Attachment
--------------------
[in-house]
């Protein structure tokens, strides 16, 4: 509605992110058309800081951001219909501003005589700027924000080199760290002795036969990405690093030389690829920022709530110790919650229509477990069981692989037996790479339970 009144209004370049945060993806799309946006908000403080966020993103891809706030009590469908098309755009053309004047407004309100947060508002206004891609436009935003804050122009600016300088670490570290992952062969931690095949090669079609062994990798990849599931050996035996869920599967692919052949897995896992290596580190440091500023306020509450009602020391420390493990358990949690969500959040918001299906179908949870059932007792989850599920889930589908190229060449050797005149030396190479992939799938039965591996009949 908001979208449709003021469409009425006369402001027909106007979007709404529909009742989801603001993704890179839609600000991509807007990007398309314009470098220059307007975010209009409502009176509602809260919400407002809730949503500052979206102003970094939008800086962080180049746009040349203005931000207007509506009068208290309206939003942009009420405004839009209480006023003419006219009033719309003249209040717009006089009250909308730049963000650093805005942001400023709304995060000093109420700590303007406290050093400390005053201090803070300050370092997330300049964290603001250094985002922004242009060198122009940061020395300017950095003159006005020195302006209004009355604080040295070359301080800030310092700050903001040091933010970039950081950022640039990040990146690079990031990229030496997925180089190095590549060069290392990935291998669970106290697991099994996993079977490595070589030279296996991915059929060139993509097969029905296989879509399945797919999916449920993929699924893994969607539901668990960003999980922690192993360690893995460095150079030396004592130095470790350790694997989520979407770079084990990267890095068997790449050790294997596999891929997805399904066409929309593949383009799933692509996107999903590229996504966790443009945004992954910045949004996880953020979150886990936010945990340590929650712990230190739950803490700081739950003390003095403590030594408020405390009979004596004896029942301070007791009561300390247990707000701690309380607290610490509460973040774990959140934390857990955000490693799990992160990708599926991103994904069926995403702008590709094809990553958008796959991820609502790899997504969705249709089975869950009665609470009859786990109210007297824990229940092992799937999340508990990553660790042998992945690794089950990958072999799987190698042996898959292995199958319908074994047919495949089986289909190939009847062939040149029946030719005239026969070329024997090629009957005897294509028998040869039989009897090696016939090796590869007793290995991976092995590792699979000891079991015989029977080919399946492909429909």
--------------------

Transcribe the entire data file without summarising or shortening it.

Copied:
[in-house]
């Protein structure tokens, strides 16, 4: 509605992110058309800081951001219909501003005589700027924000080199760290002795036969990405690093030389690829920022709530110790919650229509477990069981692989037996790479339970 009144209004370049945060993806799309946006908000403080966020993103891809706030009590469908098309755009053309004047407004309100947060508002206004891609436009935003804050122009600016300088670490570290992952062969931690095949090669079609062994990798990849599931050996035996869920599967692919052949897995896992290596580190440091500023306020509450009602020391420390493990358990949690969500959040918001299906179908949870059932007792989850599920889930589908190229060449050797005149030396190479992939799938039965591996009949 908001979208449709003021469409009425006369402001027909106007979007709404529909009742989801603001993704890179839609600000991509807007990007398309314009470098220059307007975010209009409502009176509602809260919400407002809730949503500052979206102003970094939008800086962080180049746009040349203005931000207007509506009068208290309206939003942009009420405004839009209480006023003419006219009033719309003249209040717009006089009250909308730049963000650093805005942001400023709304995060000093109420700590303007406290050093400390005053201090803070300050370092997330300049964290603001250094985002922004242009060198122009940061020395300017950095003159006005020195302006209004009355604080040295070359301080800030310092700050903001040091933010970039950081950022640039990040990146690079990031990229030496997925180089190095590549060069290392990935291998669970106290697991099994996993079977490595070589030279296996991915059929060139993509097969029905296989879509399945797919999916449920993929699924893994969607539901668990960003999980922690192993360690893995460095150079030396004592130095470790350790694997989520979407770079084990990267890095068997790449050790294997596999891929997805399904066409929309593949383009799933692509996107999903590229996504966790443009945004992954910045949004996880953020979150886990936010945990340590929650712990230190739950803490700081739950003390003095403590030594408020405390009979004596004896029942301070007791009561300390247990707000701690309380607290610490509460973040774990959140934390857990955000490693799990992160990708599926991103994904069926995403702008590709094809990553958008796959991820609502790899997504969705249709089975869950009665609470009859786990109210007297824990229940092992799937999340508990990553660790042998992945690794089950990958072999799987190698042996898959292995199958319908074994047919495949089986289909190939009847062939040149029946030719005239026969070329024997090629009957005897294509028998040869039989009897090696016939090796590869007793290995991976092995590792699979000891079991015989029977080919399946492909429909």